There is an urgent need to learn more about avenues to disrupt the relationship between racism-related stressors and poor health outcomes. This is particularly true in the context of the current sociopolitical climate which many have argued has created a less accepting environment for immigrants and people of color, contributing to further discrimination and harassment and compounding structural inequality already present in many social systems. Drawing from previous empirical and conceptual studies, we propose that racism-related stressors will be related to important health, mental health, and cognitive developmental outcomes, and that children’s HPA-axis regulation is impacted through exposure to racism-related stress and associated with children’s health and wellness. Parenting behaviors and skills may also be impacted by exposure to racism-related stressors and provide potentially malleable intervention targets to impact children’s stress physiology as well as children’s health and development.
Mapping the Human Connectome During Typical Development
Kathleen Thomas, PhD (Institute of Child Development), Essa Yacoub, PhD (Center for Magnetic Resonance Imaging)
The major technological and analytical advances in adult human brain imaging achieved as part of the Human Connectome Projects (HCP) have allowed unprecedented examination of structural and functional brain connectivity at previously impossible levels of spatial and temporal resolution. While this information has proven crucial to our understanding of normative variation in adult brain connectivity, little is known about the developmental processes through which this variation arises. In this project, we apply the tools and analytical approaches developed by the HCP to understand how structural and functional wiring of the brain develops. This work is conducted through a consortium of five sites (Harvard University, University of California at Los Angeles, University of Minnesota, University of Oxford, Washington University in St. Louis), with extensive complimentary expertise in human brain imaging and neural development and including many of the investigators from the original adult and pilot lifespan HCPs. This group will acquire, analyze, and publicly share approximately 1500 high quality neuroimaging and associated behavioral datasets on healthy children and adolescents from 5–21 years of age. This unique protocol is designed to provide rich, multimodal data on several biological and cognitive constructs that are of critical importance to health and well-being across this age range and allow a wide range of investigators in the community to test a host of crucial hypotheses about brain development and connectivity.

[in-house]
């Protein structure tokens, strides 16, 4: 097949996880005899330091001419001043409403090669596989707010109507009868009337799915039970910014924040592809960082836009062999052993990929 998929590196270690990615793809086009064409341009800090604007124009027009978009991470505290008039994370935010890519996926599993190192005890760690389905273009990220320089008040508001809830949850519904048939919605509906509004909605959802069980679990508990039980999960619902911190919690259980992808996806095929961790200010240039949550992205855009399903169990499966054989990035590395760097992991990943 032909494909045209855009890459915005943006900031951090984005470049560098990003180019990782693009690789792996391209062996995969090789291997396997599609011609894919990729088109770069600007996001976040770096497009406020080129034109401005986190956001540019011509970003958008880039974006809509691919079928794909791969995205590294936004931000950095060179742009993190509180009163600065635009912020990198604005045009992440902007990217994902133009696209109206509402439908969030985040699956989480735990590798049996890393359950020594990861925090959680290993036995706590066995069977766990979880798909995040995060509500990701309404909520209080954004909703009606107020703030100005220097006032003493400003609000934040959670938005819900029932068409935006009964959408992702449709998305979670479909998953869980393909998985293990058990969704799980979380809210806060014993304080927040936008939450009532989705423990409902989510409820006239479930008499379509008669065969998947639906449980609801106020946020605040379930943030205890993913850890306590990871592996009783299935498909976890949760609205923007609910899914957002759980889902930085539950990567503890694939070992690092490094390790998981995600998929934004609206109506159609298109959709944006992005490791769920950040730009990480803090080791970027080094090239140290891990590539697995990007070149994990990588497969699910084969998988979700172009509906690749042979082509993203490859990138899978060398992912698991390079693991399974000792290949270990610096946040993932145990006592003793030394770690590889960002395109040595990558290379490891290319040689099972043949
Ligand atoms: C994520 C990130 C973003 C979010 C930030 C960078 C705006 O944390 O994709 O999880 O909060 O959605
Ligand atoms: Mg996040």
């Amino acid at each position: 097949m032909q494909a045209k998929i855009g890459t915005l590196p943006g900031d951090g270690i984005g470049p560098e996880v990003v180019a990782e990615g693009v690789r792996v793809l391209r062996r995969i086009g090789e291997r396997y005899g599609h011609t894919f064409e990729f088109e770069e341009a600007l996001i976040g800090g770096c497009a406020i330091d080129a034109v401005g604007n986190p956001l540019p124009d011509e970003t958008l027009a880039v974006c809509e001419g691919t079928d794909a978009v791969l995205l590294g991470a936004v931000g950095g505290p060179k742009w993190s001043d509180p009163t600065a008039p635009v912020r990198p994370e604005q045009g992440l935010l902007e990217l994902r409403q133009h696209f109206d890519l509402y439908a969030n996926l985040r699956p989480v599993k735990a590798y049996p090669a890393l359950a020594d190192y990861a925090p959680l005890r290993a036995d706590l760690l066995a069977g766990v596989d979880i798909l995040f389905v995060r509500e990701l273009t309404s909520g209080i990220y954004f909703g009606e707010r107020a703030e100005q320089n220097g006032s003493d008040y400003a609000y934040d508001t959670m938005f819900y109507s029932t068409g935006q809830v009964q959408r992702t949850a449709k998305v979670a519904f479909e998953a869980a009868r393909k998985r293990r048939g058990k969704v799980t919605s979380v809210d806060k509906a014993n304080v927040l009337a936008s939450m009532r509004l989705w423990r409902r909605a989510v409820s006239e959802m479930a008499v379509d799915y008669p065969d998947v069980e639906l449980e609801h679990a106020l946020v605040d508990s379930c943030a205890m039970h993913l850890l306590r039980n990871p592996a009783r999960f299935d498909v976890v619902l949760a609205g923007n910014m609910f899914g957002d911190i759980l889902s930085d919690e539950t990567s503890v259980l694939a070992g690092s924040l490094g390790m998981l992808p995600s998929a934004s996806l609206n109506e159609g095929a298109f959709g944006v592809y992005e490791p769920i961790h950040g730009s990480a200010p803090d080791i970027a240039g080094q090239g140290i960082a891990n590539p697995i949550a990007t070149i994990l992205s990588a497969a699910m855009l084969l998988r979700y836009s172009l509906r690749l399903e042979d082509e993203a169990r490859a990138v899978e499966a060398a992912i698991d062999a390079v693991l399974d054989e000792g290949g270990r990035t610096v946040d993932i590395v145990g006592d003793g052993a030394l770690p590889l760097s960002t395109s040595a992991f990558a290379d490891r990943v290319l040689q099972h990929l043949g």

Mindful breathing and neuromodulation for depression in young people
Kathryn Cullen, MD (Department of Psychiatry)
Bonnie Klimes-Dougan, PhD (Department of Psychology), Kelvin Lim, MD (Department of Psychiatry)